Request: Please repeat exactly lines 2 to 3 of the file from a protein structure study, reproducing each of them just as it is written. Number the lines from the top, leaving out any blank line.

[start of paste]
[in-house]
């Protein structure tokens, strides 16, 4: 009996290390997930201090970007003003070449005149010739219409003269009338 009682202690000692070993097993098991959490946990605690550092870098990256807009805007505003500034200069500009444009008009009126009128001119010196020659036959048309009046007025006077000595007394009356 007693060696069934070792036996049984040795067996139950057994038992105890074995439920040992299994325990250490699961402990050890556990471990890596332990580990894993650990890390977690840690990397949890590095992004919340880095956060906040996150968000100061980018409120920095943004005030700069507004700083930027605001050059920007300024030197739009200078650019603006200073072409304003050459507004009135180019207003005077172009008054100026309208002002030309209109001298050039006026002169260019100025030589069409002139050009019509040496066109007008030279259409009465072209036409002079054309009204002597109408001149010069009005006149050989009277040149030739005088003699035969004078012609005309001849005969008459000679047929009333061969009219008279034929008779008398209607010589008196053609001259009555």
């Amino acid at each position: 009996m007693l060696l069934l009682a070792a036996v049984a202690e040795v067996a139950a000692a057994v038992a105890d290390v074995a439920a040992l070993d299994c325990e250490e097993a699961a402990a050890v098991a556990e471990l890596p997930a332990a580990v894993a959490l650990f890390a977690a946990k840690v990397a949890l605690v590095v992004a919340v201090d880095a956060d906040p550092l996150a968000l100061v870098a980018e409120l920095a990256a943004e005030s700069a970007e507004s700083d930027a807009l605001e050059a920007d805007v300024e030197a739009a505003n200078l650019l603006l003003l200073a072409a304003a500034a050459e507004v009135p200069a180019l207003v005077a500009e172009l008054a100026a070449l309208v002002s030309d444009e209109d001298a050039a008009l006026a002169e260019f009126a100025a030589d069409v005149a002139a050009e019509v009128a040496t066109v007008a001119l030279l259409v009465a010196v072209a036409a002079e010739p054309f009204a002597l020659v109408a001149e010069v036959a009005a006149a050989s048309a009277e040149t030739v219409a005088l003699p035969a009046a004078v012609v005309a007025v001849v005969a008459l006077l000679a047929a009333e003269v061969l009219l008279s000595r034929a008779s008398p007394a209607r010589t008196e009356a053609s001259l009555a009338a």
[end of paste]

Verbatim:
């Protein structure tokens, strides 16, 4: 009996290390997930201090970007003003070449005149010739219409003269009338 009682202690000692070993097993098991959490946990605690550092870098990256807009805007505003500034200069500009444009008009009126009128001119010196020659036959048309009046007025006077000595007394009356 007693060696069934070792036996049984040795067996139950057994038992105890074995439920040992299994325990250490699961402990050890556990471990890596332990580990894993650990890390977690840690990397949890590095992004919340880095956060906040996150968000100061980018409120920095943004005030700069507004700083930027605001050059920007300024030197739009200078650019603006200073072409304003050459507004009135180019207003005077172009008054100026309208002002030309209109001298050039006026002169260019100025030589069409002139050009019509040496066109007008030279259409009465072209036409002079054309009204002597109408001149010069009005006149050989009277040149030739005088003699035969004078012609005309001849005969008459000679047929009333061969009219008279034929008779008398209607010589008196053609001259009555």
């Amino acid at each position: 009996m007693l060696l069934l009682a070792a036996v049984a202690e040795v067996a139950a000692a057994v038992a105890d290390v074995a439920a040992l070993d299994c325990e250490e097993a699961a402990a050890v098991a556990e471990l890596p997930a332990a580990v894993a959490l650990f890390a977690a946990k840690v990397a949890l605690v590095v992004a919340v201090d880095a956060d906040p550092l996150a968000l100061v870098a980018e409120l920095a990256a943004e005030s700069a970007e507004s700083d930027a807009l605001e050059a920007d805007v300024e030197a739009a505003n200078l650019l603006l003003l200073a072409a304003a500034a050459e507004v009135p200069a180019l207003v005077a500009e172009l008054a100026a070449l309208v002002s030309d444009e209109d001298a050039a008009l006026a002169e260019f009126a100025a030589d069409v005149a002139a050009e019509v009128a040496t066109v007008a001119l030279l259409v009465a010196v072209a036409a002079e010739p054309f009204a002597l020659v109408a001149e010069v036959a009005a006149a050989s048309a009277e040149t030739v219409a005088l003699p035969a009046a004078v012609v005309a007025v001849v005969a008459l006077l000679a047929a009333e003269v061969l009219l008279s000595r034929a008779s008398p007394a209607r010589t008196e009356a053609s001259l009555a009338a």